By the same token, if your epic fantasy takes place in a castle, a palace, a fortress or a temple, it might help to make a plan of the grounds and develop a clear idea of how and why this building stands in its present location. If you need help with this, there are probably literally thousands of images on-line which show the floor plans and schematics of castles, palaces, fortresses, churches and temples from hundreds of different cultures and time periods. You can open up your imagination and learn a lot from looking at them and studying both the Space and the Place of real sites. If you can convey clear mental images of your setting to your readers, it will help to immerse them in your world, and makes everything feel much more real and believable.
Monumental buildings in real life inevitably have a lot of practical and symbolic features in their architecture, and they also have important relationships to people and the surrounding terrain. For example, is this building a central feature of a major city, or is it set apart from any major population center?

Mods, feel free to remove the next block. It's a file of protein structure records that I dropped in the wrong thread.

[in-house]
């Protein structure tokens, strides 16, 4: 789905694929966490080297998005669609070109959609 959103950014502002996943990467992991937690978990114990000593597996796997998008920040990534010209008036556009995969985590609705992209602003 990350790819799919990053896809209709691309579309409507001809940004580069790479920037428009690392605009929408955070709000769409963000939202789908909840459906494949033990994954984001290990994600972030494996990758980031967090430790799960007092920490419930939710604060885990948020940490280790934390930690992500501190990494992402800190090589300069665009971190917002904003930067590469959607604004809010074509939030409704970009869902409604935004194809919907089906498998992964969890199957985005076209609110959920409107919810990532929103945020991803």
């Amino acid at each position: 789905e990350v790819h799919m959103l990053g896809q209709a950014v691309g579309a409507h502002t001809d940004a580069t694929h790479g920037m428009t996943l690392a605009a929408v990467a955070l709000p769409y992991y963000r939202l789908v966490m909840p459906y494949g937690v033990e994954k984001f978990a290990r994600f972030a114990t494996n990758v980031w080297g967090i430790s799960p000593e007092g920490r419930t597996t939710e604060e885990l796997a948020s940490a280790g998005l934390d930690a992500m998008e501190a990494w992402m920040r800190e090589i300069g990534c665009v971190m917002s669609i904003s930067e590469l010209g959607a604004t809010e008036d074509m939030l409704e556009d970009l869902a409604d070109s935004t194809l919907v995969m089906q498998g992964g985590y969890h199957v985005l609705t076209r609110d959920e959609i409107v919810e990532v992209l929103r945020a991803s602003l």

The Acropolis was a heavily fortified holy mountain standing in the heart of ancient Athens. It was site of the Parthenon (The Temple of Athena the Virginal) and several other sacred buildings. By contrast, the Asclepieion, the most famous healing sanctuary of the ancient world, stood apart from the nearest city at a distance of nearly five miles. At one temple site, the people of the city celebrated themselves and their metropolis; at the other, they were retreating from the world. Both these temple sites, different as they were, emerged from the same religious and cultural tradition. The difference between the two sanctuaries was part of their message to those who worshipped there.
Whether your story is set in a tiny hut or a magnificent mansion, a sprawling city or a cozy little village, your site plan helps you to build a more solid and richer world. Nor is there any limit on how small or how large the plan can be. The reason that so many epic fantasy novels come with hand-drawn maps is that their plots often involve huge swathes of terrain. Armies are on the march, fleets are on the move, cities and castles are under siege, and bands of adventurers struggle for hundreds of miles through a hostile landscape. Where exactly did we leave that entrance to the Tomb of the Spook-Monster? How far is it from the prosperous port city built at the river delta to the sleepy little town at the headwaters, where Your Intrepid Heroine was born?
Once you make your plan, you’ll know.